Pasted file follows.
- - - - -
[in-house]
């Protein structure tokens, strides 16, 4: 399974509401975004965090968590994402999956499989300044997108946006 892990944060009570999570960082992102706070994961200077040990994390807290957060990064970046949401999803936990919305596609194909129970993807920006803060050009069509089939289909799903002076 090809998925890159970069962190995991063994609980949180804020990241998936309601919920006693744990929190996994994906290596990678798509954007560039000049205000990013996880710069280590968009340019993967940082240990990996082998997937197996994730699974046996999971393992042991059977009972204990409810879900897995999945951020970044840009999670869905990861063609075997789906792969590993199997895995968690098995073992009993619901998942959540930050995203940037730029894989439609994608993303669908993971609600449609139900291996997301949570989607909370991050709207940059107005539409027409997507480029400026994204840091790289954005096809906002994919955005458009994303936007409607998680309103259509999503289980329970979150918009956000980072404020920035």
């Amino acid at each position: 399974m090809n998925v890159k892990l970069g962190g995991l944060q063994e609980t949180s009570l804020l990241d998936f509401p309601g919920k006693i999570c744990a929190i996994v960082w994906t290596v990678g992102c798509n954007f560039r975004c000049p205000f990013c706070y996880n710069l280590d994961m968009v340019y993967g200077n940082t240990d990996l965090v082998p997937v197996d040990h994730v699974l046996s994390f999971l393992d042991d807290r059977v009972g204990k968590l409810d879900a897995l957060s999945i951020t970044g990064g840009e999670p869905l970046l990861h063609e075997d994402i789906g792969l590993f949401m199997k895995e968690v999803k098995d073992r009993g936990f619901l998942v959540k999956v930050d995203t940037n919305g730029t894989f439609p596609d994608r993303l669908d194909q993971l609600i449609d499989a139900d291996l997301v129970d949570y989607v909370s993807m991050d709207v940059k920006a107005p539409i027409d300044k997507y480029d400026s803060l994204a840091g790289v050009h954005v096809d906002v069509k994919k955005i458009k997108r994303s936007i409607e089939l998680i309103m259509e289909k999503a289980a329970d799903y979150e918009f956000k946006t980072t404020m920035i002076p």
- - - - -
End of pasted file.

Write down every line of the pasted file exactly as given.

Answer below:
[in-house]
């Protein structure tokens, strides 16, 4: 399974509401975004965090968590994402999956499989300044997108946006 892990944060009570999570960082992102706070994961200077040990994390807290957060990064970046949401999803936990919305596609194909129970993807920006803060050009069509089939289909799903002076 090809998925890159970069962190995991063994609980949180804020990241998936309601919920006693744990929190996994994906290596990678798509954007560039000049205000990013996880710069280590968009340019993967940082240990990996082998997937197996994730699974046996999971393992042991059977009972204990409810879900897995999945951020970044840009999670869905990861063609075997789906792969590993199997895995968690098995073992009993619901998942959540930050995203940037730029894989439609994608993303669908993971609600449609139900291996997301949570989607909370991050709207940059107005539409027409997507480029400026994204840091790289954005096809906002994919955005458009994303936007409607998680309103259509999503289980329970979150918009956000980072404020920035």
């Amino acid at each position: 399974m090809n998925v890159k892990l970069g962190g995991l944060q063994e609980t949180s009570l804020l990241d998936f509401p309601g919920k006693i999570c744990a929190i996994v960082w994906t290596v990678g992102c798509n954007f560039r975004c000049p205000f990013c706070y996880n710069l280590d994961m968009v340019y993967g200077n940082t240990d990996l965090v082998p997937v197996d040990h994730v699974l046996s994390f999971l393992d042991d807290r059977v009972g204990k968590l409810d879900a897995l957060s999945i951020t970044g990064g840009e999670p869905l970046l990861h063609e075997d994402i789906g792969l590993f949401m199997k895995e968690v999803k098995d073992r009993g936990f619901l998942v959540k999956v930050d995203t940037n919305g730029t894989f439609p596609d994608r993303l669908d194909q993971l609600i449609d499989a139900d291996l997301v129970d949570y989607v909370s993807m991050d709207v940059k920006a107005p539409i027409d300044k997507y480029d400026s803060l994204a840091g790289v050009h954005v096809d906002v069509k994919k955005i458009k997108r994303s936007i409607e089939l998680i309103m259509e289909k999503a289980a329970d799903y979150e918009f956000k946006t980072t404020m920035i002076p």